scripts in Bro now do by default). Communication with a local master
data store is still asynchronous communication (with local
threads/actors) that ends up going through CAF messaging. There's
also essentially a per-packet synchronization being done between Bro
and Broker/CAF now to ensure that this type of asynchronous workload
ends up producing the same results between any given Bro run. So
there's now also that bit of extra overhead in pcap processing.

- Jon

Hmm, I'm still seeing much larger runtimes on that M57 trace using our
test configuration, even with yesterday's change:

; Master, pre-Broker
# zcat 2009-M57-day11-18.trace.gz | time bro -r - tests/m57-long.bro
73.72user 7.90system 1:06.53elapsed 122%CPU (0avgtext+0avgdata 199092maxresident)

; Current master
# zcat 2009-M57-day11-18.trace.gz | time bro -r - tests/m57-long.bro
2191.59user 1606.69system 12:39.92elapsed 499%CPU (0avgtext+0avgdata 228400maxresident)

Bro must still be blocking somewhere when reading from trace files.

Robin

Thanks, if you pull master changes [1] again there's likely some improvement.

You can also try comparing the timing of:

# zcat 2009-M57-day11-18.trace.gz | time bro -r - tests/m57-long.bro
Known::use_host_store=F Known::use_service_store=F
Known::use_cert_store=F

With that, I get the same timings as from before pre-Broker. At least
a good chunk of the difference when using data stores is that, for
every query, Bro will immediately block until getting a response back
from the data store thread/actor. Not doing this type of synchronous
data store access when reading pcaps leads to the possibility of
results differing between runs (and I recall such differences being
likely from experience in running the unit test suite).

- Jon

[1] https://github.com/bro/broker/commit/9b56fea4999d4e11a5cd2caaafd934759015fab5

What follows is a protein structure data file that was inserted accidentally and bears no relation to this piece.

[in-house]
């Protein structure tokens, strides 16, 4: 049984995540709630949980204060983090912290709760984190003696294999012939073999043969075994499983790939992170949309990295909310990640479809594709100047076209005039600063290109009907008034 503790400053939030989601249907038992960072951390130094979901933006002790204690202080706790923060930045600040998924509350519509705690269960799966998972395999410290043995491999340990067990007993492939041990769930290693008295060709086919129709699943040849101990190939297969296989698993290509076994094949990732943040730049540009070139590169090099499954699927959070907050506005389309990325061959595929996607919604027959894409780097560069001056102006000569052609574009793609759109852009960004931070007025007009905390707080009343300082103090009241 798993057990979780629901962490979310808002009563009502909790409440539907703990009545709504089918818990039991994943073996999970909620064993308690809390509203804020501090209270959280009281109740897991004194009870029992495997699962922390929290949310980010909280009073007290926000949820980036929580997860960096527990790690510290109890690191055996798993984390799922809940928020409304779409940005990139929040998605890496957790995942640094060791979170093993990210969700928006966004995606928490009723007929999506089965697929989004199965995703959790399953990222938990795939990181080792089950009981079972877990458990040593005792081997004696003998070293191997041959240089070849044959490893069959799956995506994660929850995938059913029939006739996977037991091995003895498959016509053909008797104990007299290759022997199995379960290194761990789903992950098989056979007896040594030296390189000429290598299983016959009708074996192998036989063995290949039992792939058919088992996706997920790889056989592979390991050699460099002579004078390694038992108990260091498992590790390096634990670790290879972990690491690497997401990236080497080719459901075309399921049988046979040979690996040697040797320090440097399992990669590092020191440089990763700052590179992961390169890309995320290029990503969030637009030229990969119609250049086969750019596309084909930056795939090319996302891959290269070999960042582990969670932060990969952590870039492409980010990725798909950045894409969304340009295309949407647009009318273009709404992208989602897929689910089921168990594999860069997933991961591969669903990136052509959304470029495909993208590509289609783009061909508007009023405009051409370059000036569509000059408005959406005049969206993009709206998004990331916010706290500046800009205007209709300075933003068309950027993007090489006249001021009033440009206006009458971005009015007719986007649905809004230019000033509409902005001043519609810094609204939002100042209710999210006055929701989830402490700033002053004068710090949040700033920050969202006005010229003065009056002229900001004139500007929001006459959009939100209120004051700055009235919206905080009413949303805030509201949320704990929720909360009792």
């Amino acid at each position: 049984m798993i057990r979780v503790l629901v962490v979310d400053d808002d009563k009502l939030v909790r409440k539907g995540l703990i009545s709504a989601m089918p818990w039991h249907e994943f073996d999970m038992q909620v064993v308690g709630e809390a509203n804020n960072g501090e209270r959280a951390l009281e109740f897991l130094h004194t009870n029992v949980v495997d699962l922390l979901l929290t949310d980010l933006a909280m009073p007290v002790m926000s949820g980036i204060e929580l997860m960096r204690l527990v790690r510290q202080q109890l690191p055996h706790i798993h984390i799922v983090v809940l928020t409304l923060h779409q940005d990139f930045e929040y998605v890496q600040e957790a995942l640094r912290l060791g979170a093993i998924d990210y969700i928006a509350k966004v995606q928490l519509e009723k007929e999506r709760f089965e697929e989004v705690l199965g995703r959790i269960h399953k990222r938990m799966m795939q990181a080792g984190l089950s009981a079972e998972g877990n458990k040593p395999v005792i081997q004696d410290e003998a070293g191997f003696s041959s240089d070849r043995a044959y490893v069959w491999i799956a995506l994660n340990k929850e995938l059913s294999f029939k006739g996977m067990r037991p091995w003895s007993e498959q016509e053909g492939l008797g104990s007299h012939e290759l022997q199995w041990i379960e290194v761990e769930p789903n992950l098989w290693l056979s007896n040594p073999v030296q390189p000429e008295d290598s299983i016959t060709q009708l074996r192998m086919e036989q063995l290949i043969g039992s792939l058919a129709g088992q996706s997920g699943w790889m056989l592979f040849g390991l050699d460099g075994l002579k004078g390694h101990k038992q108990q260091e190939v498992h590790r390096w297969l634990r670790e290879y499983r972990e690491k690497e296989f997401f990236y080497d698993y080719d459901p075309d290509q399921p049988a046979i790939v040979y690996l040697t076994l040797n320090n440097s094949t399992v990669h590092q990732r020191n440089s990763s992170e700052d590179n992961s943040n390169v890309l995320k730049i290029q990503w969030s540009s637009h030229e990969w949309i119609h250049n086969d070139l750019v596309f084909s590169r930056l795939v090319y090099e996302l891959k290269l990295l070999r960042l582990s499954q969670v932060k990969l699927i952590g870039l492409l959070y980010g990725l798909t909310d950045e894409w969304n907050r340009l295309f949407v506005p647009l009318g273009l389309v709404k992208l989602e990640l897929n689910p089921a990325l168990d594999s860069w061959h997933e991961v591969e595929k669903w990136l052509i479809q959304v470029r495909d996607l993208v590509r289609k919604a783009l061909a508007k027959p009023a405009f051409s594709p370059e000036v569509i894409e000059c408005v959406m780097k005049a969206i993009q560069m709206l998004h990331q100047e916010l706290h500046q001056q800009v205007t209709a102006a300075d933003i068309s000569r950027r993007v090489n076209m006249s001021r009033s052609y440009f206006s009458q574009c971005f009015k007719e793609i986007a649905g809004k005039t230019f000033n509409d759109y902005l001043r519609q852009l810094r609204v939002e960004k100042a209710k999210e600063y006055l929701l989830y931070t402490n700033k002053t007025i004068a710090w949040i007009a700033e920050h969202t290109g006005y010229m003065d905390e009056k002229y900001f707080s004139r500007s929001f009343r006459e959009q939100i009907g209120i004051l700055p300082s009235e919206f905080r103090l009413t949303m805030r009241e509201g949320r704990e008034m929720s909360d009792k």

Thanks, if you pull master changes [1] again there's likely some improvement.

Yeah, a little bit, not much though.

# zcat 2009-M57-day11-18.trace.gz | time bro -r - tests/m57-long.bro
Known::use_host_store=F Known::use_service_store=F
Known::use_cert_store=F

That indeed gets it way down, though still not back to the same level
on my box:

170.49user 58.14system 1:55.94elapsed 197%CPU

(pre-master: 73.72user 7.90system 1:06.53elapsed 122%CPU)

Are there more places where Bro's waiting for Broker in pcap mode?

With that, I get the same timings as from before pre-Broker. At least
a good chunk of the difference when using data stores is that, for
every query, Bro will immediately block until getting a response back
from the data store thread/actor.

Yeah, I remember that discussion. It's the trade-off between
performance and consistency. Where's the code that's doing this
blocking? Would it be possible to not block right away, but sync up
with Broker when events are flushed the next time? (Like we had
discussed before as a general mechanism for making async operations
consistent)

Robin

> # zcat 2009-M57-day11-18.trace.gz | time bro -r - tests/m57-long.bro
> Known::use_host_store=F Known::use_service_store=F
> Known::use_cert_store=F

That indeed gets it way down, though still not back to the same level
on my box:

170.49user 58.14system 1:55.94elapsed 197%CPU

(pre-master: 73.72user 7.90system 1:06.53elapsed 122%CPU)

Just double-checking: same configure/build flags were used between the two?

Here's the more precise results I got from running on a macOS and Linux system:

# Linux master (b51e6f3) --build-type=debug
$ export BROPATH=$BROPATH:../testing/external/scripts; time bro -r
2009-M57-day11-18.trace test-all-policy testing-setup
real 0m32.572s
user 0m40.926s
sys 0m7.873s

# Linux master (b51e6f3) --build-type=debug
$ export BROPATH=$BROPATH:../testing/external/scripts; time bro -r
2009-M57-day11-18.trace test-all-policy testing-setup
Known::use_host_store=F Known::use_cert_store=F
Known::use_service_store=F
real 0m25.603s
user 0m23.311s
sys 0m7.952s

# Linux pre-broker (7a6f502) --build-type=debug
$ export BROPATH=$BROPATH:../testing/external/scripts; time bro -r
2009-M57-day11-18.trace test-all-policy testing-setup
real 0m24.785s
user 0m21.230s
sys 0m8.341s

# macOS master (b51e6f3) --build-type=debug
$ export BROPATH=$BROPATH:../testing/external/scripts; time bro -r
2009-M57-day11-18.trace test-all-policy testing-setup.bro
real 0m38.775s
user 0m42.365s
sys 0m8.950s

# macOS master (b51e6f3) --build-type=debug
$ export BROPATH=$BROPATH:../testing/external/scripts; time bro -r
2009-M57-day11-18.trace test-all-policy testing-setup.bro
Known::use_host_store=F Known::use_cert_store=F
Known::use_service_store=F
real 0m32.975s
user 0m33.774s
sys 0m4.409s

# macOS pre-broker (7a6f502) --build-type=debug
$ export BROPATH=$BROPATH:../testing/external/scripts; time bro -r
2009-M57-day11-18.trace test-all-policy testing-setup.bro
real 0m30.785s
user 0m31.840s
sys 0m3.788s

Are there more places where Bro's waiting for Broker in pcap mode?

Not that I can think of.